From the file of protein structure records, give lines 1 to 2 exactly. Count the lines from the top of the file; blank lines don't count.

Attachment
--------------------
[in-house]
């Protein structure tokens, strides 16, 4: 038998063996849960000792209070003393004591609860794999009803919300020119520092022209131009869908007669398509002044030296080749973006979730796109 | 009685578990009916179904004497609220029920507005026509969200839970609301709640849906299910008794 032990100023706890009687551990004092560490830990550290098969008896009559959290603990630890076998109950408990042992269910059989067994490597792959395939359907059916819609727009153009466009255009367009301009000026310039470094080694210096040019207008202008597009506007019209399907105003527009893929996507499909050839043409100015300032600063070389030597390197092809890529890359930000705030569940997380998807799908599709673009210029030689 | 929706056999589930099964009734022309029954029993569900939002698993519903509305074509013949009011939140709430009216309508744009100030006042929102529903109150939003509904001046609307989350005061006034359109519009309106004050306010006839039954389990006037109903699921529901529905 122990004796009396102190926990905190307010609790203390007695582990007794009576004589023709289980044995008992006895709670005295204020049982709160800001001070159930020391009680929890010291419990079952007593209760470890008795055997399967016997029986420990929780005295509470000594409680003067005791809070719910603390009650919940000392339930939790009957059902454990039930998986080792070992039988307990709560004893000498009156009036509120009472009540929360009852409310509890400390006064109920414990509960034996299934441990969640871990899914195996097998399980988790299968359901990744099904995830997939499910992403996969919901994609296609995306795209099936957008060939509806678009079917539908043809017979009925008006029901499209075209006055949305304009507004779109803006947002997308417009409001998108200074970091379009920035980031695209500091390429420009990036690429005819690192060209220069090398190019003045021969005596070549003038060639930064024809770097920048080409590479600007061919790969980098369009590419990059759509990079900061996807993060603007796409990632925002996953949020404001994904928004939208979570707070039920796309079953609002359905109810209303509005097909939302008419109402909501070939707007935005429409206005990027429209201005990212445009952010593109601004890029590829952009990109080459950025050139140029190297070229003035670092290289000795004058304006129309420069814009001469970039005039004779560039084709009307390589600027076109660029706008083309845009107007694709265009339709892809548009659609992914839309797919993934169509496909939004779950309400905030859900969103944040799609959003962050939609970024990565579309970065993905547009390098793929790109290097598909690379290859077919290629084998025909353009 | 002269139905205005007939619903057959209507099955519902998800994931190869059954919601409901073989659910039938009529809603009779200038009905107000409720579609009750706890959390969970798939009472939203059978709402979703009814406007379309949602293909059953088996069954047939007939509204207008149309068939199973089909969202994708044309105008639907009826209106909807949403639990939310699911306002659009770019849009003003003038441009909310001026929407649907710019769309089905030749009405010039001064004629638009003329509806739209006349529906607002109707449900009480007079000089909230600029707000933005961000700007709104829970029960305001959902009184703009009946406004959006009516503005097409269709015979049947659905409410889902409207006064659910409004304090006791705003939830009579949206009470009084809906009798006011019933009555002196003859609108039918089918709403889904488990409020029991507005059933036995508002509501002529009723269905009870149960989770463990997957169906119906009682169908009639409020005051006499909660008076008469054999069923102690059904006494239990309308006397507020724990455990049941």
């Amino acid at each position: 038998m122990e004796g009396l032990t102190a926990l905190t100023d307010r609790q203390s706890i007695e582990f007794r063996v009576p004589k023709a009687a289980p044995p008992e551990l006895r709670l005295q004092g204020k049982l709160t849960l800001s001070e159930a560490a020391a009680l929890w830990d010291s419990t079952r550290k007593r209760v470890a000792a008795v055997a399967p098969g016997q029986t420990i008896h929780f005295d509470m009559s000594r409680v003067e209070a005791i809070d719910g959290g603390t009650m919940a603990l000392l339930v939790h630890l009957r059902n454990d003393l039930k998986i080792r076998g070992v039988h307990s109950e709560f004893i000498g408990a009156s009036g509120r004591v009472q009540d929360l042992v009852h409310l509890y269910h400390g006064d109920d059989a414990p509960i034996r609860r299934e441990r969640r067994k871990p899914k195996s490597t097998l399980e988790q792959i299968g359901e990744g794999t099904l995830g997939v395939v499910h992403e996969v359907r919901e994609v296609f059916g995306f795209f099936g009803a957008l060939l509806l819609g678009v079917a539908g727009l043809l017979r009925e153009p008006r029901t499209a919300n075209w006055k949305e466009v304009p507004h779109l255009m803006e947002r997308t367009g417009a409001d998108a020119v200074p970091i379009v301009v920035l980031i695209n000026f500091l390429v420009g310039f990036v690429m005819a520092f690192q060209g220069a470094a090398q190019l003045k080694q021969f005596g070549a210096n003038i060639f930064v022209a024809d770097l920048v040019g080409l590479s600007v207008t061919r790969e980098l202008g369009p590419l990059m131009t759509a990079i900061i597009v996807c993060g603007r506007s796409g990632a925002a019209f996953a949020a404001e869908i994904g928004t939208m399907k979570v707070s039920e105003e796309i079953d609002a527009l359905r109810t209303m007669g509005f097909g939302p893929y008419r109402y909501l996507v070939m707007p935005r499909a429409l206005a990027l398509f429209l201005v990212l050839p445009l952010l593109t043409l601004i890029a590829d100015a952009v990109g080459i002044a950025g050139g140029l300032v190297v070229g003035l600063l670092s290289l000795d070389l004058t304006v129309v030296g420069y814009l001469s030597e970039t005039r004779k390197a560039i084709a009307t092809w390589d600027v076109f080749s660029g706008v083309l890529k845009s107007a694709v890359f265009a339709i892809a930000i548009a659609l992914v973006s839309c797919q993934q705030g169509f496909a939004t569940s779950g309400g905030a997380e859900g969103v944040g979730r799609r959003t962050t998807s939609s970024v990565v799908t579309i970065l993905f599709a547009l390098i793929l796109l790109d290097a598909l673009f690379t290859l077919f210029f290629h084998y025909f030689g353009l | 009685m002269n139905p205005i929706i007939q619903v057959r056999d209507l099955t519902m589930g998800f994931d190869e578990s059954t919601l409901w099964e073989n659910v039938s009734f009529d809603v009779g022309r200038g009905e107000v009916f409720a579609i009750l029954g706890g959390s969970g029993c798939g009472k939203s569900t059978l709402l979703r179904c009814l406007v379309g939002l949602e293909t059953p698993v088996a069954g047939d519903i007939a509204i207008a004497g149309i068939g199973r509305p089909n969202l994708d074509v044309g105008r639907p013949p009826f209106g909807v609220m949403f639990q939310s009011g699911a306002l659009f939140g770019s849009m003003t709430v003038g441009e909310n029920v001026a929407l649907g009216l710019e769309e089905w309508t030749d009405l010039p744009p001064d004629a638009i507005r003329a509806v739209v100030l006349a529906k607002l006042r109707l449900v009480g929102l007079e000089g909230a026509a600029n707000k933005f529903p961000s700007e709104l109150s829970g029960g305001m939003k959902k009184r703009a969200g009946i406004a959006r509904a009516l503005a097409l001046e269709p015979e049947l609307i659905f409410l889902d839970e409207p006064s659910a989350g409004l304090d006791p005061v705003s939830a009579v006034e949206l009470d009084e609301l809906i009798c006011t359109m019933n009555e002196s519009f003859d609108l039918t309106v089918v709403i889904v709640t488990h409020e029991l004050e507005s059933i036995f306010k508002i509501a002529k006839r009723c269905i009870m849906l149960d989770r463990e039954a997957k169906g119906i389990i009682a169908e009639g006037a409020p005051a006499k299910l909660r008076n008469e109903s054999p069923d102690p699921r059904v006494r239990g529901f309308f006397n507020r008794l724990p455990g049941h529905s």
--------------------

[in-house]
């Protein structure tokens, strides 16, 4: 038998063996849960000792209070003393004591609860794999009803919300020119520092022209131009869908007669398509002044030296080749973006979730796109 | 009685578990009916179904004497609220029920507005026509969200839970609301709640849906299910008794 032990100023706890009687551990004092560490830990550290098969008896009559959290603990630890076998109950408990042992269910059989067994490597792959395939359907059916819609727009153009466009255009367009301009000026310039470094080694210096040019207008202008597009506007019209399907105003527009893929996507499909050839043409100015300032600063070389030597390197092809890529890359930000705030569940997380998807799908599709673009210029030689 | 929706056999589930099964009734022309029954029993569900939002698993519903509305074509013949009011939140709430009216309508744009100030006042929102529903109150939003509904001046609307989350005061006034359109519009309106004050306010006839039954389990006037109903699921529901529905 122990004796009396102190926990905190307010609790203390007695582990007794009576004589023709289980044995008992006895709670005295204020049982709160800001001070159930020391009680929890010291419990079952007593209760470890008795055997399967016997029986420990929780005295509470000594409680003067005791809070719910603390009650919940000392339930939790009957059902454990039930998986080792070992039988307990709560004893000498009156009036509120009472009540929360009852409310509890400390006064109920414990509960034996299934441990969640871990899914195996097998399980988790299968359901990744099904995830997939499910992403996969919901994609296609995306795209099936957008060939509806678009079917539908043809017979009925008006029901499209075209006055949305304009507004779109803006947002997308417009409001998108200074970091379009920035980031695209500091390429420009990036690429005819690192060209220069090398190019003045021969005596070549003038060639930064024809770097920048080409590479600007061919790969980098369009590419990059759509990079900061996807993060603007796409990632925002996953949020404001994904928004939208979570707070039920796309079953609002359905109810209303509005097909939302008419109402909501070939707007935005429409206005990027429209201005990212445009952010593109601004890029590829952009990109080459950025050139140029190297070229003035670092290289000795004058304006129309420069814009001469970039005039004779560039084709009307390589600027076109660029706008083309845009107007694709265009339709892809548009659609992914839309797919993934169509496909939004779950309400905030859900969103944040799609959003962050939609970024990565579309970065993905547009390098793929790109290097598909690379290859077919290629084998025909353009 | 002269139905205005007939619903057959209507099955519902998800994931190869059954919601409901073989659910039938009529809603009779200038009905107000409720579609009750706890959390969970798939009472939203059978709402979703009814406007379309949602293909059953088996069954047939007939509204207008149309068939199973089909969202994708044309105008639907009826209106909807949403639990939310699911306002659009770019849009003003003038441009909310001026929407649907710019769309089905030749009405010039001064004629638009003329509806739209006349529906607002109707449900009480007079000089909230600029707000933005961000700007709104829970029960305001959902009184703009009946406004959006009516503005097409269709015979049947659905409410889902409207006064659910409004304090006791705003939830009579949206009470009084809906009798006011019933009555002196003859609108039918089918709403889904488990409020029991507005059933036995508002509501002529009723269905009870149960989770463990997957169906119906009682169908009639409020005051006499909660008076008469054999069923102690059904006494239990309308006397507020724990455990049941």